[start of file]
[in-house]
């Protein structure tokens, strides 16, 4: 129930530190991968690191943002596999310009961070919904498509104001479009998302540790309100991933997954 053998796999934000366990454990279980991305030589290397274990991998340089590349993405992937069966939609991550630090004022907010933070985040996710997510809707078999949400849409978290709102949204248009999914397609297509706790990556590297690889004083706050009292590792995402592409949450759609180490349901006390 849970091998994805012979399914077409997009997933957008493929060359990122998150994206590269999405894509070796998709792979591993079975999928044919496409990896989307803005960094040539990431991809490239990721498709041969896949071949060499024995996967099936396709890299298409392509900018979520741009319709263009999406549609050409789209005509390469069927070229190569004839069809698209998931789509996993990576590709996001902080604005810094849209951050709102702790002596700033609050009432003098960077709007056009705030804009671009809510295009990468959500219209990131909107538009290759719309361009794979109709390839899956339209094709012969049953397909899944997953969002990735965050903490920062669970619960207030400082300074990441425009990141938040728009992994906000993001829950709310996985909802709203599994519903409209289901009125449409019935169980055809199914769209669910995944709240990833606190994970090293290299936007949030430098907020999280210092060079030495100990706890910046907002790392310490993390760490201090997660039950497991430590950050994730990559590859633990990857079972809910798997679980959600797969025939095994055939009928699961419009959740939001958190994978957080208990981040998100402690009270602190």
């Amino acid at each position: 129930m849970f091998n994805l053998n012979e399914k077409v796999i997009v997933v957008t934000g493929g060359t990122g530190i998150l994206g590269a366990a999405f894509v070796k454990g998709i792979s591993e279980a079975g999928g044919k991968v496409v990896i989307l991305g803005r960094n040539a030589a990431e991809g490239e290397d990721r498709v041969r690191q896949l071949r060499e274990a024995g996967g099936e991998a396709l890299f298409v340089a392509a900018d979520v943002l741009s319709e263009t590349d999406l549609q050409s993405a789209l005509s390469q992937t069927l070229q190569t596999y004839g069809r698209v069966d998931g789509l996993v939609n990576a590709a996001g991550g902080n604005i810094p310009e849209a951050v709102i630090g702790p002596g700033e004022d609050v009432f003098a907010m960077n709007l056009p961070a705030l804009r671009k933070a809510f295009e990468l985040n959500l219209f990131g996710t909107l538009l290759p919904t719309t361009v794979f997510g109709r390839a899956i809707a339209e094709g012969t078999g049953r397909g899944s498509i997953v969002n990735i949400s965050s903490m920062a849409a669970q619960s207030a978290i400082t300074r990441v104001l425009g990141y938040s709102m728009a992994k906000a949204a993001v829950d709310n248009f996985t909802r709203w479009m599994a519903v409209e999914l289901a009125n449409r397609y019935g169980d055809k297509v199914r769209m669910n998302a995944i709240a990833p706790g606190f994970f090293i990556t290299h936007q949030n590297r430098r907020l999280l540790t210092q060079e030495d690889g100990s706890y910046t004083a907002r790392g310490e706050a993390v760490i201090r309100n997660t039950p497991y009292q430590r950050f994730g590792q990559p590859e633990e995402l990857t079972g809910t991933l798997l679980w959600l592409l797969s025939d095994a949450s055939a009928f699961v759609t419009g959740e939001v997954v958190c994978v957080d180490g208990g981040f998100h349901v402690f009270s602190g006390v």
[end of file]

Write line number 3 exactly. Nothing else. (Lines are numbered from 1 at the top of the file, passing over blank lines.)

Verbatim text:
């Amino acid at each position: 129930m849970f091998n994805l053998n012979e399914k077409v796999i997009v997933v957008t934000g493929g060359t990122g530190i998150l994206g590269a366990a999405f894509v070796k454990g998709i792979s591993e279980a079975g999928g044919k991968v496409v990896i989307l991305g803005r960094n040539a030589a990431e991809g490239e290397d990721r498709v041969r690191q896949l071949r060499e274990a024995g996967g099936e991998a396709l890299f298409v340089a392509a900018d979520v943002l741009s319709e263009t590349d999406l549609q050409s993405a789209l005509s390469q992937t069927l070229q190569t596999y004839g069809r698209v069966d998931g789509l996993v939609n990576a590709a996001g991550g902080n604005i810094p310009e849209a951050v709102i630090g702790p002596g700033e004022d609050v009432f003098a907010m960077n709007l056009p961070a705030l804009r671009k933070a809510f295009e990468l985040n959500l219209f990131g996710t909107l538009l290759p919904t719309t361009v794979f997510g109709r390839a899956i809707a339209e094709g012969t078999g049953r397909g899944s498509i997953v969002n990735i949400s965050s903490m920062a849409a669970q619960s207030a978290i400082t300074r990441v104001l425009g990141y938040s709102m728009a992994k906000a949204a993001v829950d709310n248009f996985t909802r709203w479009m599994a519903v409209e999914l289901a009125n449409r397609y019935g169980d055809k297509v199914r769209m669910n998302a995944i709240a990833p706790g606190f994970f090293i990556t290299h936007q949030n590297r430098r907020l999280l540790t210092q060079e030495d690889g100990s706890y910046t004083a907002r790392g310490e706050a993390v760490i201090r309100n997660t039950p497991y009292q430590r950050f994730g590792q990559p590859e633990e995402l990857t079972g809910t991933l798997l679980w959600l592409l797969s025939d095994a949450s055939a009928f699961v759609t419009g959740e939001v997954v958190c994978v957080d180490g208990g981040f998100h349901v402690f009270s602190g006390v």